Laura Wexler, co-Principle Investigator of the Women, Religion and Globalization project, has taught at Amherst College, Trinity College, Wesleyan University and Yale University. She was appointed Professor of American Studies and Women’s and Gender Studies at Yale in 2002. She served as Chair of the Women’s, Gender and Sexuality Studies Program from 2003-2007. She is the author of Tender Violence: Domestic Visions in an Age of U. S. Imperialism (University of North Carolina Press, 2000) and Pregnant Pictures (Routledge, 2000), co-authored with Sandra Matthews. Tender Violence was awarded the 2001 annual Joan Kelley Memorial Prize of the American Historical Association for the best book in women’s history and/or feminist theory. She also co-edited, along with Laura Frost, Amy Hungerford and John MacKay, the volume Interpretation and the Holocaust, a special issue of the Yale Journal of Criticism. Professor Wexler’s many other publications include a recent essay entitled “’Laughing Ben’” on ‘The Old Plantation’,” in Photography and Race Forum, ed. Elizabeth Abel and Leigh Raiford, in English Language Notes 44.2 (Fall/Winter 2006); and a recent chapter entitled “The Fair Ensemble: Kate Chopin in St. Louis in 1904,” in Haunted by Empire; Geographies of Intimacy in North American History, edited by Ann Laura Stoler (Duke University Press, 2006). Her current research centers on visual representations of the gendered politics of white supremacy in the United States and includes forthcoming studies of the writer Kate Chopin and the photographers Diane Arbus and Roman Vishniac. She co-founded, and for the past eight years has directed, the Photographic Memory Workshop at Yale. She has served on the editorial boards of American Quarterly, Genders, and the Yale Journal of Criticism. She is a member of the Steering Committee and of the Advisory Council of the Women Faculty Forum, and serves on the American Studies, Women’s, Gender and Sexuality Studies, and Judaic Studies Councils. She also is a member of the Executive Boards of the Joseph Slifka Center for Jewish Life at Yale and the Muriel Gardiner Society for Psychoanalysis and the Humanities. She completed her undergraduate studies at Sarah Lawrence College and holds M.A., M. Phil., and Ph.D. degrees from Columbia University.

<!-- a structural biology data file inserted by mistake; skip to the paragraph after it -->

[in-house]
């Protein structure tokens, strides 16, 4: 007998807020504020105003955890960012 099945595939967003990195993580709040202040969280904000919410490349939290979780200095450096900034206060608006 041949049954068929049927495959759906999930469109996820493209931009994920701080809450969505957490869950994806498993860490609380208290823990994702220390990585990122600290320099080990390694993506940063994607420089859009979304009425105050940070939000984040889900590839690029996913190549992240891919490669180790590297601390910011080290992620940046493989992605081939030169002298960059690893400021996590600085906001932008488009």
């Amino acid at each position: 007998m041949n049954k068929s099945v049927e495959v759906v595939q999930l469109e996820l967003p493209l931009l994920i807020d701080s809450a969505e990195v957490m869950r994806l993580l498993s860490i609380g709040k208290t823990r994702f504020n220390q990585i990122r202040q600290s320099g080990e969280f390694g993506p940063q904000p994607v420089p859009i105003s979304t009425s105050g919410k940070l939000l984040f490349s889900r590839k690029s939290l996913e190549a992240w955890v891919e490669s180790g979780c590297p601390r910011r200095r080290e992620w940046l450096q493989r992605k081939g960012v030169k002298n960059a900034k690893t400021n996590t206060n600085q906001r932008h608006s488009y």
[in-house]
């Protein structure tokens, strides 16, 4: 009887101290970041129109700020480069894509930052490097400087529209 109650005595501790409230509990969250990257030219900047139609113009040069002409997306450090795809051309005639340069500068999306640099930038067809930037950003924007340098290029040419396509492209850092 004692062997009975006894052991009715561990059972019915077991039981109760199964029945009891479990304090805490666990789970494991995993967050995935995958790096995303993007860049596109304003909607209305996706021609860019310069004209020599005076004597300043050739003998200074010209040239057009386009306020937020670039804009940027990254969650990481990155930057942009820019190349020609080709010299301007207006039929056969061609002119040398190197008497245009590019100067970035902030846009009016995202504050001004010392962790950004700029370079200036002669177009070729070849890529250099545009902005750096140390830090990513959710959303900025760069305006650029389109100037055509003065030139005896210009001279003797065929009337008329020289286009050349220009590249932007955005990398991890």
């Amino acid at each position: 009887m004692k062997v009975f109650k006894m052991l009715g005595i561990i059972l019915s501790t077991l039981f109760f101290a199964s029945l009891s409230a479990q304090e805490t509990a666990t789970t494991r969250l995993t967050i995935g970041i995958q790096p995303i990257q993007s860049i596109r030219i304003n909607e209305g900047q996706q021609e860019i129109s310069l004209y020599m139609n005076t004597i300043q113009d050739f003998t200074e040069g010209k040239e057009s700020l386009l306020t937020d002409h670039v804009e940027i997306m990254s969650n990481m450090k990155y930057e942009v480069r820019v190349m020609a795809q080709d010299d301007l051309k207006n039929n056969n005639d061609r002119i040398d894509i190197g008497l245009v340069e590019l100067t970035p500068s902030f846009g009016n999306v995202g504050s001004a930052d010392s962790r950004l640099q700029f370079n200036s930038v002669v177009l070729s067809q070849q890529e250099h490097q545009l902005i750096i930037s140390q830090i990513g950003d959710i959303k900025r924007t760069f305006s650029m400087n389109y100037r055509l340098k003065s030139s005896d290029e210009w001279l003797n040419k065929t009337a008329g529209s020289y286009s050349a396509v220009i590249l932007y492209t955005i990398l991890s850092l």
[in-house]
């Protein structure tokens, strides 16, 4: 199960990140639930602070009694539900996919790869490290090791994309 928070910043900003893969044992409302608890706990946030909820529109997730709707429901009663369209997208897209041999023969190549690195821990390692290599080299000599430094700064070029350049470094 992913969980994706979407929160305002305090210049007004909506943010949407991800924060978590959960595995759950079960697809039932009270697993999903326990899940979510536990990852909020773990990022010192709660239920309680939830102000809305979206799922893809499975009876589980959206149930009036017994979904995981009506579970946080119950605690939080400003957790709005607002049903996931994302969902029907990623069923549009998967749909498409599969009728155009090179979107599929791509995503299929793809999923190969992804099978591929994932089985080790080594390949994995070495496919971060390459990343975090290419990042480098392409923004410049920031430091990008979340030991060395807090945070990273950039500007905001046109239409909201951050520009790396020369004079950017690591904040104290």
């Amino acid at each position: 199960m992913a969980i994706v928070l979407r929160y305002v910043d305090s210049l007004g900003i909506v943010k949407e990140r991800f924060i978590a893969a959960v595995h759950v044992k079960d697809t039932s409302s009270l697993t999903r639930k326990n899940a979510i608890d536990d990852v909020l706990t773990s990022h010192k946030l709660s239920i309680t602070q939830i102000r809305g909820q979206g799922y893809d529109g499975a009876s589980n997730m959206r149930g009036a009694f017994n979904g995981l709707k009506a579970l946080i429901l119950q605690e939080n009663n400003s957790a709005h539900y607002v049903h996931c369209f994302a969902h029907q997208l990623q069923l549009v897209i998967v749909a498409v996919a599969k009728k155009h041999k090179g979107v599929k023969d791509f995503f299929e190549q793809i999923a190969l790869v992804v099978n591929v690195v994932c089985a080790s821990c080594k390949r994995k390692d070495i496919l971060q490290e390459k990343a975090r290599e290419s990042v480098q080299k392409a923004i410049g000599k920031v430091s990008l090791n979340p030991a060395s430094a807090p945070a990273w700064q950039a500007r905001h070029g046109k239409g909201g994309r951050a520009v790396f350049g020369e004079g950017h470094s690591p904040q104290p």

Kathryn Reklis, project assistant to the Women, Religion, and Globalization project, is a Ph.D. student in the department of Religious Studies. Her areas of interest include: feminist Christian theology; the performance of Christological tropes in non-ecclesial settings; performance studies as a means of understanding cultural and theological memory; the creation and maintenance of the modern category of religion; and theological aesthetics. She received her B.A. in English Literature and Creative Writing (poetry) from the University of North Carolina at Chapel Hill (highest distinction) in 2001 and her Master’s of Arts in Religion from Yale Divinity School (summa cum laude) in 2004.